Petya virus spreads from Europe to Asia


The latest threat in cyberspace, dubbed as “Petya” has spread to Asia after targeting businesses and organizations in Europe, a security firm said on Friday.

“We see that cyber attackers are compromising businesses and individuals in Asia with continued success. While the threat may have started in Eastern Europe, it has quickly spread across the world within a short time,” Symantec Corporation told The Manila Times in an email.

“Manufacturing organizations, which are highly concentrated in Asia, are particularly at risk as most do not apply updates as swiftly as corporate entities. This makes them especially vulnerable to rapid infections and complete shutdowns,” it added.

Top 20 countries based on numbers of affected organizations. Screenshot from Symantec website

An article from Bloomberg News reported that shipping authorities in India reported that the AP Moller-Maersk at the Jawaharlal Nehru Port Trust, the country’s biggest container port, was unable to operate, while the Gateway Terminal India failed to identify which shipment belongs to whom because of the Petya virus that locked their systems in exchange for $300 bitcoin.

“Petya attempts to encrypt a set of files that have specific extensions. The attacker then demands Bitcoin payment worth $300, which must be transferred to a single wallet. The victim then needs to send the payment notification over to an email address,” Symantec explained.

In its website, Symantec urges users not to pay the ransom as there is no assurance that their files will be restored.

It noted in the interview that Petya is “accurately more wiper rather than ransomware,” explaining that the “installation key” is just a randomly generated string of numbers displayed to the user, while a randomly generated Salsa20 key is used for disk encryption.

“There is no relationship between the installation key and the Salsa20 key, therefore the disk can never be decrypted,” Symantec said.

The security firm detected on June 27 the penetration of the new strain and confirmed that MEDoc, a tax and accounting software package, is used for the initial insertion of Petya. Proving this, Symantec data showed Ukraine is the hardest hit as MEDoc is widely used in there.

“Petya has been affecting multiple countries, especially those in Eastern and Western Europe. Similar to WannaCry, Petya is gaining prevalence in specific time zones and geographical areas, which have relatively earlier wake times. The ransomware then moves across time zones as more people go online during the day,” it said.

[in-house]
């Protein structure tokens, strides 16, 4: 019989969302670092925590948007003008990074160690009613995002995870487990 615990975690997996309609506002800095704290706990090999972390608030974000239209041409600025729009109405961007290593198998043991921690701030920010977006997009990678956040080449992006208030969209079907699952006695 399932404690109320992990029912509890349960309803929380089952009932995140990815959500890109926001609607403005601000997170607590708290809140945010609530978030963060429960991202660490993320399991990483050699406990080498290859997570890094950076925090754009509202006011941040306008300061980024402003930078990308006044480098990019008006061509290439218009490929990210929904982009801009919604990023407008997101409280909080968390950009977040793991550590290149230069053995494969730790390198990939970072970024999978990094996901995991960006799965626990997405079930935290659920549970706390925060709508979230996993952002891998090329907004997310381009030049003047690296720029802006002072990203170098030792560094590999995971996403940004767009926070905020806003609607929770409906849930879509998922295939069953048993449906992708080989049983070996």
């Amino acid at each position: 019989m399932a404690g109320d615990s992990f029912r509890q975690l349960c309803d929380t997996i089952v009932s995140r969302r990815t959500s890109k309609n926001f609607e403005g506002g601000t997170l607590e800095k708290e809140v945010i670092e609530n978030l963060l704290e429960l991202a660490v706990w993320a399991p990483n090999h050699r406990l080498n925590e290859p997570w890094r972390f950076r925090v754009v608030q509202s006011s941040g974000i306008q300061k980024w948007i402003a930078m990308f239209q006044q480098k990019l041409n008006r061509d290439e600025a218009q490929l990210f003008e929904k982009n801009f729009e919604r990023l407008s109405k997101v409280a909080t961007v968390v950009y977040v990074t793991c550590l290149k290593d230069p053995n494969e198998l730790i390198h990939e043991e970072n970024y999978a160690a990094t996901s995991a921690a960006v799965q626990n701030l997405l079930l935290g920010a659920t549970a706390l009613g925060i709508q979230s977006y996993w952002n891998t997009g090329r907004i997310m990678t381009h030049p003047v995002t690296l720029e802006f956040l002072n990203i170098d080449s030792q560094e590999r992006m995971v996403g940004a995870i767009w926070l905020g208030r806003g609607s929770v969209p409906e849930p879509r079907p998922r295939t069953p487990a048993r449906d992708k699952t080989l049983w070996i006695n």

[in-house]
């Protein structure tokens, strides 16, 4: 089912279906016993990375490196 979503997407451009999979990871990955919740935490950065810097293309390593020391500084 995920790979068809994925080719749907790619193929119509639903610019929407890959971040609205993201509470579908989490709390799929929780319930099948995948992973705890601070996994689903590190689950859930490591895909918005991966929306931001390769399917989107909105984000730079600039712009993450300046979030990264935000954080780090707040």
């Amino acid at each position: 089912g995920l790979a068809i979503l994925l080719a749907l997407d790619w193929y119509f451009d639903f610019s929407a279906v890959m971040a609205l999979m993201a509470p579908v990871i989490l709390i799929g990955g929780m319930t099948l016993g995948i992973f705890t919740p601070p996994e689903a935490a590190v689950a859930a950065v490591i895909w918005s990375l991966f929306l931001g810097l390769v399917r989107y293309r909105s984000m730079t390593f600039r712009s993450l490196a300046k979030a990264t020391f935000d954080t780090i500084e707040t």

“At present, the attack is very broad-based and we continue to see organizations of all types fall victim to this attack. While it may not necessarily be a targeted attack, we do see industrial networks suffer significantly; where machines that control production systems are being locked up by cyber criminals,” it continued.

Symantec also said that the same digital weapon Eternal Blue was used by WannaCry to attack over a hundred countries in May this year.

“One of the ways in which Petya propagates itself is by exploiting the MS17-010 vulnerability, also known as Eternal Blue. It also spreads by acquiring user names and passwords and spreading across network shares,” it said.

Symantec stressed that even though an organization has been patched against Eternal Blue, Petya also uses classic server message block network spreading techniques that can allow it to spread within organizations.

Meanwhile, Symantec said, “While Petya is currently more prevalent in the Western region, it can potentially spread to other countries, including the Philippines through alternative means such as social engineering exploits. It is important that all consumers and organizations ensure that their systems are up to date, installed with updated security software and show discretion when receiving unsolicited email.”

Symantec also offers its Symantec Endpoint Protection and Norton products that proactively protect consumers against attempts to spread Petya using Eternal Blue.


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